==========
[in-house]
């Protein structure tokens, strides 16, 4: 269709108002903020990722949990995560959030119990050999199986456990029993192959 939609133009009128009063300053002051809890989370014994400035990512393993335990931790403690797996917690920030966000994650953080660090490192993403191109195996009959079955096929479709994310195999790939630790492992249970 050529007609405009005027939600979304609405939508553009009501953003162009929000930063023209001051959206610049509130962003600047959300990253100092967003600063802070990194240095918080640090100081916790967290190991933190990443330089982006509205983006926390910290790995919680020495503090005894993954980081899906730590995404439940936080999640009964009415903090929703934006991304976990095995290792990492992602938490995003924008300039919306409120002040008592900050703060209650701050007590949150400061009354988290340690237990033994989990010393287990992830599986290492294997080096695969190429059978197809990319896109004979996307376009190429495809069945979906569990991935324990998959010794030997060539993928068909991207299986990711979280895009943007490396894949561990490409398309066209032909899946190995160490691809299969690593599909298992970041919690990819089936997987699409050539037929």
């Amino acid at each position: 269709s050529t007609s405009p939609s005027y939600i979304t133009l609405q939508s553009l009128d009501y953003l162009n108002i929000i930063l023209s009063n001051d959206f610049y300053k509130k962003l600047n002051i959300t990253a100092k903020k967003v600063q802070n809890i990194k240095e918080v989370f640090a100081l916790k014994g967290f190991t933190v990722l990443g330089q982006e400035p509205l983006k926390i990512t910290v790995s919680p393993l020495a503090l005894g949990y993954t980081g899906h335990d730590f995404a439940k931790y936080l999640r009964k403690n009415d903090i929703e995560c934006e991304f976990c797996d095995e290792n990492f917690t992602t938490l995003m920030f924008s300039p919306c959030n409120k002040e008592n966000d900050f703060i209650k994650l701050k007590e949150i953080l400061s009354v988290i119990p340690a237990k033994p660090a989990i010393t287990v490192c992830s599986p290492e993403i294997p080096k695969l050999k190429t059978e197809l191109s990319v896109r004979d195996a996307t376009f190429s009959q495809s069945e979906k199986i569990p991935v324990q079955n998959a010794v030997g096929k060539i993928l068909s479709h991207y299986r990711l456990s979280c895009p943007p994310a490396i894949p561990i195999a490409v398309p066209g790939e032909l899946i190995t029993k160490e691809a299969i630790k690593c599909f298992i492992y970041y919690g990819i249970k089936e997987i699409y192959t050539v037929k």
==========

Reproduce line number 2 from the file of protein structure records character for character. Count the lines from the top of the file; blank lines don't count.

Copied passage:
């Protein structure tokens, strides 16, 4: 269709108002903020990722949990995560959030119990050999199986456990029993192959 939609133009009128009063300053002051809890989370014994400035990512393993335990931790403690797996917690920030966000994650953080660090490192993403191109195996009959079955096929479709994310195999790939630790492992249970 050529007609405009005027939600979304609405939508553009009501953003162009929000930063023209001051959206610049509130962003600047959300990253100092967003600063802070990194240095918080640090100081916790967290190991933190990443330089982006509205983006926390910290790995919680020495503090005894993954980081899906730590995404439940936080999640009964009415903090929703934006991304976990095995290792990492992602938490995003924008300039919306409120002040008592900050703060209650701050007590949150400061009354988290340690237990033994989990010393287990992830599986290492294997080096695969190429059978197809990319896109004979996307376009190429495809069945979906569990991935324990998959010794030997060539993928068909991207299986990711979280895009943007490396894949561990490409398309066209032909899946190995160490691809299969690593599909298992970041919690990819089936997987699409050539037929």